Attaching the power micro USB power supply to the ControlBlockIf you want to use the power switch function of the ControlBlock you need to connect your (micro USB) connector only to the ControlBlock – and not to the Raspberry Pi directly. Alternatively to the micro USB connector you could also use the USB-B pin outs for soldering a USB-B connector to the ControlBlock. Also, you could use the 5V and GND input pins for power supply.

Attaching a Power Toggle Switch

Attaching a Power Toggle Switch

To turn the Raspberry Pi on and off with the ControlBlock you need to attach a toggle switch to the two button pins on the ControlBlock. Technically speaking, the microcontroller on the ControlBlock looks, if the two button pins are connected or not. If they are connected, a GPIO pin of the microcontroller on the ControlBlock is pulled to GND and interpreted accordingly.

  • It is important that you use a toggle switch and not a momentary button with the ControlBlock. Otherwise the Raspberry Pi will be turned off again right after booting.
  • If you do not want to use the power switch functionality you can disable this in the configuration file /etc/controlblockconfig.cfg by setting “powerswitch”: false.
  • The power switch circuitry of the ControlBlock leads to a tiny voltage drop and we made the experience that a good quality power supply and a good quality USB cable are mandatory for a working setup. If unsure, we can recommend the official Raspberry Pi Power Supply.

Attaching a Power Status LED

Attaching a Power Status LED

ControlBlock with status LED and power switch
ControlBlock with status LED and power switch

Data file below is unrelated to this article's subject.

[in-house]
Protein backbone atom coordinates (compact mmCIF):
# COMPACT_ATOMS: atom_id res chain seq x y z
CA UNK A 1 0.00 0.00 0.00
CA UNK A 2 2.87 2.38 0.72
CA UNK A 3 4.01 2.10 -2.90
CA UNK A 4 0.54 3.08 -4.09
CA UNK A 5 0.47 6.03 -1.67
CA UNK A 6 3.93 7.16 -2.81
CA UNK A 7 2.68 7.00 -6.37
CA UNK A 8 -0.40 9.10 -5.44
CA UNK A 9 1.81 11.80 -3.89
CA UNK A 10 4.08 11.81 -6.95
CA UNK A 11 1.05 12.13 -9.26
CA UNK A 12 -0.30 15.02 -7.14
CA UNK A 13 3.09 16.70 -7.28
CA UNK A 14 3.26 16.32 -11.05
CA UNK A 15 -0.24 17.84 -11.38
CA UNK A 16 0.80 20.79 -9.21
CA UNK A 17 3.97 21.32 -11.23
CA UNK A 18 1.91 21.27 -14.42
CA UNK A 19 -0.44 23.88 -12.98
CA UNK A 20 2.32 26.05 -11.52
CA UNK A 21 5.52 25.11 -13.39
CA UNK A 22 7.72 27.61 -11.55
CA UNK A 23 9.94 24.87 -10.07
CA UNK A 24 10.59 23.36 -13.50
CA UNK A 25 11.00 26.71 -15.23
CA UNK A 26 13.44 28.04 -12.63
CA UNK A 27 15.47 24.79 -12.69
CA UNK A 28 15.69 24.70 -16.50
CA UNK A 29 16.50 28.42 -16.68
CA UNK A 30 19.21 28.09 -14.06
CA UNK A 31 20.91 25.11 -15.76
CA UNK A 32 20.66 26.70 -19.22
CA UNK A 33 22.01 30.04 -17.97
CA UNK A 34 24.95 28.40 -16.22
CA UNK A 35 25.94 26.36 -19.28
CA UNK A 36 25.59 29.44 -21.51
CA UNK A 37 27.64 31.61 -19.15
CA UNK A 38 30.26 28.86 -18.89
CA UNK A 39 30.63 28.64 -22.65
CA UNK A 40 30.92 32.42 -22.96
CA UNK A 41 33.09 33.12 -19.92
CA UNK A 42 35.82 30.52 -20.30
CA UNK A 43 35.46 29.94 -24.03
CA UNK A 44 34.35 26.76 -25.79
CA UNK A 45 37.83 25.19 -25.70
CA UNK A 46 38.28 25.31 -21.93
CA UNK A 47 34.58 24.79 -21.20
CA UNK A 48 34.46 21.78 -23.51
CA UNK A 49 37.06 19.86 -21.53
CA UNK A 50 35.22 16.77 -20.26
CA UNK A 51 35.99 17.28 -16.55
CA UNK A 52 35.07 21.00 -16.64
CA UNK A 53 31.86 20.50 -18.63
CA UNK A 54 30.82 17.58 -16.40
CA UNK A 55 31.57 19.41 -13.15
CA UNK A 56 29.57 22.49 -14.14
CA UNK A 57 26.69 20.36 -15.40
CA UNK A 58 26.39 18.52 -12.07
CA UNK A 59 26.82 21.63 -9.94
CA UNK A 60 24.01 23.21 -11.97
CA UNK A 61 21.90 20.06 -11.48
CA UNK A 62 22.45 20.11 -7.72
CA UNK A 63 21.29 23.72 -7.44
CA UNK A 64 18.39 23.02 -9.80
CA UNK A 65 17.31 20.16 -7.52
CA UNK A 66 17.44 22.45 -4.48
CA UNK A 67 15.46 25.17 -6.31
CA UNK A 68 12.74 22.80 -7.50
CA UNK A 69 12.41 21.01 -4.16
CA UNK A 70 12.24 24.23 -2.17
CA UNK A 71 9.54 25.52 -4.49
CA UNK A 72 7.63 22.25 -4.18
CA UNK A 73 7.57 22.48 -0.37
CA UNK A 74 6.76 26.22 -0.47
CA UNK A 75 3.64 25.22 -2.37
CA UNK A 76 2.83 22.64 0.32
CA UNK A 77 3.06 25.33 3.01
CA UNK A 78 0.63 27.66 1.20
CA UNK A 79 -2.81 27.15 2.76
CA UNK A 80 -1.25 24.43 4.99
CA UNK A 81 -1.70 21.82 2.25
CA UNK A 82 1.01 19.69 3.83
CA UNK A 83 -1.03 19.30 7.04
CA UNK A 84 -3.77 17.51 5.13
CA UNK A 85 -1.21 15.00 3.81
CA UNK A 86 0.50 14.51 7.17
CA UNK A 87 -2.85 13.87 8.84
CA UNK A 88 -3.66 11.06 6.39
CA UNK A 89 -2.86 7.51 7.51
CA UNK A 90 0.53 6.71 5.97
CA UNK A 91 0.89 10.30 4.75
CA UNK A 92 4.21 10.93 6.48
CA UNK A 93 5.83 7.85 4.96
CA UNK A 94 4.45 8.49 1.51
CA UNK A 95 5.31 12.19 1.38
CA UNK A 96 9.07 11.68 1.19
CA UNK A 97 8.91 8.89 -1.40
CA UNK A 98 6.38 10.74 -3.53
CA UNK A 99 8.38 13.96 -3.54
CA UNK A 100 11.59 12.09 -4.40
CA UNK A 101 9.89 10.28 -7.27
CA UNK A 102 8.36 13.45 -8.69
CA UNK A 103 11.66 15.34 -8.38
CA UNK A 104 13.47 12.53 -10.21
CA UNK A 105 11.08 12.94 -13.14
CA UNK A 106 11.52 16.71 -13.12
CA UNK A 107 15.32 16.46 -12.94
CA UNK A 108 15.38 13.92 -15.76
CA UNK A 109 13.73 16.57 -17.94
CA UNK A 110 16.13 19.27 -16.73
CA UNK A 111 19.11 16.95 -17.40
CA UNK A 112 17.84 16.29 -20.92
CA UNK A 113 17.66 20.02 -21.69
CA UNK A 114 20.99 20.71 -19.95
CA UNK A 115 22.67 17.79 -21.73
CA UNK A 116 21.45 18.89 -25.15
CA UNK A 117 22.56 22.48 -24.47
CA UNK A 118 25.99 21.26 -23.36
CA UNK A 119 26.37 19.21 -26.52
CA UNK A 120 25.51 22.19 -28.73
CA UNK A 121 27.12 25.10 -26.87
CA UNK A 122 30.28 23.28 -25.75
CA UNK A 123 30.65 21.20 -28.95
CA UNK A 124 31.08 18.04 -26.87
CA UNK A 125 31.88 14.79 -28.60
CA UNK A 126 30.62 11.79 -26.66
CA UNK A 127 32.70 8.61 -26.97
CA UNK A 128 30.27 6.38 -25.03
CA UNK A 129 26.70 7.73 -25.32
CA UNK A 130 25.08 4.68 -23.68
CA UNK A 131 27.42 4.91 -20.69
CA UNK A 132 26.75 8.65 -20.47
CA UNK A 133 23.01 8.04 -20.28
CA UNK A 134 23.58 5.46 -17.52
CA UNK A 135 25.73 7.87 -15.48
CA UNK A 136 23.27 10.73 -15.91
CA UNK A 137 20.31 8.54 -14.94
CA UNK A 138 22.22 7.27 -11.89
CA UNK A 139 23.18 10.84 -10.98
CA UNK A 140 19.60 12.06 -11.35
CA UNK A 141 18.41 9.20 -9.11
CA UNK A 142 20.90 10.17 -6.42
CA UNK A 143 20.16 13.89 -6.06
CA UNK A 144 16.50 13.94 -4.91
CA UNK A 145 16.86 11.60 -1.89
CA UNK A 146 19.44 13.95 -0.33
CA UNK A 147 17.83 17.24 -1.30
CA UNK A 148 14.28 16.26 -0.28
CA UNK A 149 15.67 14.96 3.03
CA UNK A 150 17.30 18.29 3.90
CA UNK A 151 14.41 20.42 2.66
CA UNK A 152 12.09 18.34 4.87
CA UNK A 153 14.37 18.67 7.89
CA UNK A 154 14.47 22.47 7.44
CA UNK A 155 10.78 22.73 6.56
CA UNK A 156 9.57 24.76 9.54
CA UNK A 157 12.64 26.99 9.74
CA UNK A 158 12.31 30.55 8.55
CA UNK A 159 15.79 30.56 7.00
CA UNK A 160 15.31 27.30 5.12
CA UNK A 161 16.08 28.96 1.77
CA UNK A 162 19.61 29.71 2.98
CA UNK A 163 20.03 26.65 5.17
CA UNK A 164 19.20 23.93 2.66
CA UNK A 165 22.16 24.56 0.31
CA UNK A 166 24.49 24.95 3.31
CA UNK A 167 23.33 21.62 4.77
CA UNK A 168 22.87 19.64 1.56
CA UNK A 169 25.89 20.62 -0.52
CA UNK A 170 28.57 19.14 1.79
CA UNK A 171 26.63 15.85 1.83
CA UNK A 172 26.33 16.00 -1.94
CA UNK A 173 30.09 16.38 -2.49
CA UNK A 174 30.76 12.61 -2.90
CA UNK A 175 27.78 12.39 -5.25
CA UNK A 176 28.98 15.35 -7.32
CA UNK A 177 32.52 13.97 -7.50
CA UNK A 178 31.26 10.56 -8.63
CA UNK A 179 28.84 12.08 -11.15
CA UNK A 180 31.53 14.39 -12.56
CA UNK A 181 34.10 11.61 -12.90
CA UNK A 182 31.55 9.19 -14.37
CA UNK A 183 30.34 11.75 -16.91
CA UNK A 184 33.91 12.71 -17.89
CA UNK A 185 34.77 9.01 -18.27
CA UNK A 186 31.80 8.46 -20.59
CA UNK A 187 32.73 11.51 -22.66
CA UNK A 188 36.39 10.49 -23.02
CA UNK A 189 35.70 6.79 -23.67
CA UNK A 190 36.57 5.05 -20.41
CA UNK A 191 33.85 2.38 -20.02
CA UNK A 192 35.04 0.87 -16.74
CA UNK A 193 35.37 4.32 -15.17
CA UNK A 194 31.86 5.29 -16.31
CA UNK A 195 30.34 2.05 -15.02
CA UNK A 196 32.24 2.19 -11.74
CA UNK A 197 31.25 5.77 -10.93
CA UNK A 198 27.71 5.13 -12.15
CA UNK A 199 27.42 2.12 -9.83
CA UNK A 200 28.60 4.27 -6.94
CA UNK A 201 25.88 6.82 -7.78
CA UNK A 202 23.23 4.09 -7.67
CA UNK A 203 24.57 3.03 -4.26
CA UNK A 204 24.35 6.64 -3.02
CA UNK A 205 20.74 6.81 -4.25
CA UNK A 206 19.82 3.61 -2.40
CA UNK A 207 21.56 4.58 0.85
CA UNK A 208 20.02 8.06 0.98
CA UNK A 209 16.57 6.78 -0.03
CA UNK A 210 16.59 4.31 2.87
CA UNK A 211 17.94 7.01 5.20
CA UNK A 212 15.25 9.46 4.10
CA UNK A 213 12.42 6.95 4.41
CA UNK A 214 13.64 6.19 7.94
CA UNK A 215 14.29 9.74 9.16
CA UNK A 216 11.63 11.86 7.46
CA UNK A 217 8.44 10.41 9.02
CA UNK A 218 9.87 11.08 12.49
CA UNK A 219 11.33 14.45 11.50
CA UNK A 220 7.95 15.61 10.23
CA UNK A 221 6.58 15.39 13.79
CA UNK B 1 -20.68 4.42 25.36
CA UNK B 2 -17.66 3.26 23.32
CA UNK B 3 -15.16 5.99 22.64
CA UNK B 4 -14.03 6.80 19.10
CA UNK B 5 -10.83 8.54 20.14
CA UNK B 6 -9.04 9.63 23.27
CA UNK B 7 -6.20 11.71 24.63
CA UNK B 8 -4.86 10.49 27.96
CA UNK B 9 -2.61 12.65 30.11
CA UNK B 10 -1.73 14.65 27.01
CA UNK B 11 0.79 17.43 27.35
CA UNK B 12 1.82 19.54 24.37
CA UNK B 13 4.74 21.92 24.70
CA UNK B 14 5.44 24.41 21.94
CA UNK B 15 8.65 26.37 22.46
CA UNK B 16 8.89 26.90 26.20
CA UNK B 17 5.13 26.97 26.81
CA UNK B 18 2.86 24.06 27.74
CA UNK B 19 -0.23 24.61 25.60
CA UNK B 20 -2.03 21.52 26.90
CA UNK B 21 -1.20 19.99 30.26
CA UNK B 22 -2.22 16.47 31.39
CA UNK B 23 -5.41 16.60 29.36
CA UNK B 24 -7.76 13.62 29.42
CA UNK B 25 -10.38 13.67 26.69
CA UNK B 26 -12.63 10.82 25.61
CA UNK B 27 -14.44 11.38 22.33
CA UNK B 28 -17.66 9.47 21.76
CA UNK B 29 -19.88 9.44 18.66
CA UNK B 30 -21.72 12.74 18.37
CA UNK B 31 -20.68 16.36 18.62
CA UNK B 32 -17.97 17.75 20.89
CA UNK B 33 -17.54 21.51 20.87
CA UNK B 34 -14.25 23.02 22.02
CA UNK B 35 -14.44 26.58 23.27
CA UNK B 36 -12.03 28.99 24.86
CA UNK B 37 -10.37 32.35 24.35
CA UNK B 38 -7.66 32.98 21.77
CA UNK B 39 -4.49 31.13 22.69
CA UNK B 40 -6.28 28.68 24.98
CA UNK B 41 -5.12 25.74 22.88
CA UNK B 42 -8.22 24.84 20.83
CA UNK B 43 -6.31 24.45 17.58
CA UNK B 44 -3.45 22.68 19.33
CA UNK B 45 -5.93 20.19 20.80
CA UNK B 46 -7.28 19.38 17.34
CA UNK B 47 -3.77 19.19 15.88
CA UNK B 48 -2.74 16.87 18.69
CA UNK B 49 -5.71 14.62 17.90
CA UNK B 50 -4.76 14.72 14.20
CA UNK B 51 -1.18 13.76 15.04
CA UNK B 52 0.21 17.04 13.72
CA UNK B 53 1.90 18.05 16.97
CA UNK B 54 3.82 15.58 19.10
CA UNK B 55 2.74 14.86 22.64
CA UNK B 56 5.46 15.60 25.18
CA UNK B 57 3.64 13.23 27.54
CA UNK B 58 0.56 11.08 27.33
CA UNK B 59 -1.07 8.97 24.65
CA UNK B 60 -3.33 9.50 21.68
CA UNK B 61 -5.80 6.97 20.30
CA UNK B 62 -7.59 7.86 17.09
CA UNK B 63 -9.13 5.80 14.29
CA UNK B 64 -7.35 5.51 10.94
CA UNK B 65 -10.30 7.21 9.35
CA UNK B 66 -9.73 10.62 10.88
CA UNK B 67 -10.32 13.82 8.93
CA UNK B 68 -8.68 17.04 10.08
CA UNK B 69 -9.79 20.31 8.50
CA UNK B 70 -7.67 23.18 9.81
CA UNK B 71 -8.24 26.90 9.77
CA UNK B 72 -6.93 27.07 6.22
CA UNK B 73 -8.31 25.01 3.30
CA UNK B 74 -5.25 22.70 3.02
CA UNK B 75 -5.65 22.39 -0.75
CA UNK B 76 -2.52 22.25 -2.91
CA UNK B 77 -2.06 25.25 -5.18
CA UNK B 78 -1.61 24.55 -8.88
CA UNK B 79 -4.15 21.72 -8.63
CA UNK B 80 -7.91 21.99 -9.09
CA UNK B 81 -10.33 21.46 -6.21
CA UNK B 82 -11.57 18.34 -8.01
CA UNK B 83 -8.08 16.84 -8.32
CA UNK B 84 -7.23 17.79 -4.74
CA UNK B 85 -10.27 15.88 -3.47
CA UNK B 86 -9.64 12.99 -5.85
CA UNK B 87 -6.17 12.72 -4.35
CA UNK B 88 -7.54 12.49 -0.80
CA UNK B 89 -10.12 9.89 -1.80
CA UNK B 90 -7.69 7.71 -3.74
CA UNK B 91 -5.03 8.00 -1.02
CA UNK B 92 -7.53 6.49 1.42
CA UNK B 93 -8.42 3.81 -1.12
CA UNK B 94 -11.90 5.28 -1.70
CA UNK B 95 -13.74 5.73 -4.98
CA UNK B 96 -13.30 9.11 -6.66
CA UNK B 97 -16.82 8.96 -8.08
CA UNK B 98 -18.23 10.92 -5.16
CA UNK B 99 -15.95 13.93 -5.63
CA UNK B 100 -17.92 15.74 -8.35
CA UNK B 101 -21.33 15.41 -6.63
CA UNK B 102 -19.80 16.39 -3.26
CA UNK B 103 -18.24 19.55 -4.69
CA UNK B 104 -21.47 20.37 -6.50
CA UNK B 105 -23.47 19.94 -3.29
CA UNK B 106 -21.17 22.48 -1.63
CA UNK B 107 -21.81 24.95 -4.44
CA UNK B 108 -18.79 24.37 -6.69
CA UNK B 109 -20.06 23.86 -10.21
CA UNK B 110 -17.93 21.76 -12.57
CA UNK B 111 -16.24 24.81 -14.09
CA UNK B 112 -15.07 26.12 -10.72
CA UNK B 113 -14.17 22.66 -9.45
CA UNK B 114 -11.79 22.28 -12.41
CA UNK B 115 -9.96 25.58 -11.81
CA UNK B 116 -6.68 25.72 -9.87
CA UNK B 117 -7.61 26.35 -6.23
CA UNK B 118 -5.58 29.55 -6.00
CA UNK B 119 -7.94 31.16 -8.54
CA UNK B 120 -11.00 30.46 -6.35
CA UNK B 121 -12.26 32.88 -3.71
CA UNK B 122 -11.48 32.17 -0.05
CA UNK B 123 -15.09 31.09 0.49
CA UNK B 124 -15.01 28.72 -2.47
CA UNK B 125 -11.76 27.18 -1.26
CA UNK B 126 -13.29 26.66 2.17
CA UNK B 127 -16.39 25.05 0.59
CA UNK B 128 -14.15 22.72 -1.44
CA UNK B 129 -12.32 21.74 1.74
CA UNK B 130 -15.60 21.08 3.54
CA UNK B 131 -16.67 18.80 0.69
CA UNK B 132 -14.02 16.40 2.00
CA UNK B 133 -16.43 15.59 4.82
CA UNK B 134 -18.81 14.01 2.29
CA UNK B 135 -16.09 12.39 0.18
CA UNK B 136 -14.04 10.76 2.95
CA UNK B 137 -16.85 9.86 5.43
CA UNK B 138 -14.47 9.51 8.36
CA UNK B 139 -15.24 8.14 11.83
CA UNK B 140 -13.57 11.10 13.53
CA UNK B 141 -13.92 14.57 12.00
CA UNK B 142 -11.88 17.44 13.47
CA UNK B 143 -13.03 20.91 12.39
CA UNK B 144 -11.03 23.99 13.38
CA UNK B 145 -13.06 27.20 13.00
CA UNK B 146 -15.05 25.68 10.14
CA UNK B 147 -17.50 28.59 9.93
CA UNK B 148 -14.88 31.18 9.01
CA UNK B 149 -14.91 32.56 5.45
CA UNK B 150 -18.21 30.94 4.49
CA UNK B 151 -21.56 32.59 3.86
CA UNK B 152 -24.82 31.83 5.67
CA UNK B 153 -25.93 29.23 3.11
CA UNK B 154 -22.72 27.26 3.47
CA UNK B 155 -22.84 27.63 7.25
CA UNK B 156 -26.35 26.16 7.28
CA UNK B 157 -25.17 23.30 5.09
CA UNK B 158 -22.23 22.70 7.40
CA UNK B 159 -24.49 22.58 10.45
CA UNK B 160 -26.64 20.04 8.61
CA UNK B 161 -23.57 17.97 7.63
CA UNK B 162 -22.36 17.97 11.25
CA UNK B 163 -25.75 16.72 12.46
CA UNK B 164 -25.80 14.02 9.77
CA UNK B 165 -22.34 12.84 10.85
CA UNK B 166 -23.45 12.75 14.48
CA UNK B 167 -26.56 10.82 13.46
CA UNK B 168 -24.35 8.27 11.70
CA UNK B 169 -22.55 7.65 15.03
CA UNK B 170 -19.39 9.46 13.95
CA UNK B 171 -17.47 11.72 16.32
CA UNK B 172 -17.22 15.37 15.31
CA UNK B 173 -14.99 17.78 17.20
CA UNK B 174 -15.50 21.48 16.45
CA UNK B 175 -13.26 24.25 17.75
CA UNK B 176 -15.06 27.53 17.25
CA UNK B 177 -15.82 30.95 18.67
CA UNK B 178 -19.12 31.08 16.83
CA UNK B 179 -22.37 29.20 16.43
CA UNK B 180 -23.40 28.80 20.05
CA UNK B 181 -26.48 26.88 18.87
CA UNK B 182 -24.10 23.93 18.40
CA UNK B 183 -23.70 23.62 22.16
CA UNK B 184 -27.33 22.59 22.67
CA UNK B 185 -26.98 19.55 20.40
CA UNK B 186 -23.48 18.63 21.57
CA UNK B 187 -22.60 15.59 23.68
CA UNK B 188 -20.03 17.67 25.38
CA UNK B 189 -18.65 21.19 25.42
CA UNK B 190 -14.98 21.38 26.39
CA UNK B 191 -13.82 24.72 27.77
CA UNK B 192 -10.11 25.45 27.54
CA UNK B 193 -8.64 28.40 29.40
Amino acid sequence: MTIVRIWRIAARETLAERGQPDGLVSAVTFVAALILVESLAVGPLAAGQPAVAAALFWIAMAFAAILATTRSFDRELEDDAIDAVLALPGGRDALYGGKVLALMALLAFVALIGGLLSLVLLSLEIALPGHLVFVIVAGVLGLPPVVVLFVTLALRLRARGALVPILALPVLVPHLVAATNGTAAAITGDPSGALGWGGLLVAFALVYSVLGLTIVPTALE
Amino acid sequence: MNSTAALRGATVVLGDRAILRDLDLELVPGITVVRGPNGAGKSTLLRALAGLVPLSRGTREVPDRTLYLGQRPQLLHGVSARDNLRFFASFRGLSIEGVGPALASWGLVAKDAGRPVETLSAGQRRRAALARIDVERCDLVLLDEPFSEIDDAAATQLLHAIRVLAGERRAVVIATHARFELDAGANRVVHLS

The ControlBlock has pin outs for an optional status LED that indicates the power state of the Raspberry Pi. You can directly attach an LED to the pins that are marked with “LED”. You need to pay attention to the polarity of the LED: The LED pins are marked with “+” and “-” for that.

The LED will blink in four different patterns that depend on the power state of the Raspberry Pi:

  1. Off: The LED is simply off.
  2. Booting: The LED slowly fades in and out.
  3. On: The LED constantly stays on.
  4. Shutting down: The LED fades in and out twice as fast as during boot up.

Connecting Game Controllers

Connecting Game Controllers

Bottom view of the wooden demo arcade controllers console with the ControlBlock.The cables of the arcade buttons, joysticks, as well as of the (S)NES or all other gamepads are connected to the ControlBlock via the screw terminal blocks. You need a slotted screwdriver with a maximum width of 2.5 mm for that.

Detailed instructions for the individual controller types are given here.

Getting Started – Software Installation

You need to install the ControlBlock driver to enable the power switch and game controllers functions. You find detailed instructions for the driver installation here.

Links

Videos

Power Switch Functionality

Arcade Controllers

The the following demonstration video shows arcade controllers for two players that are mounted on a simple wooden console. The hardware setup including the wiring looks like this:

Bottom view of the wooden demo arcade controllers console with the ControlBlock.

This video shows the controllers in action:

SNES Controllers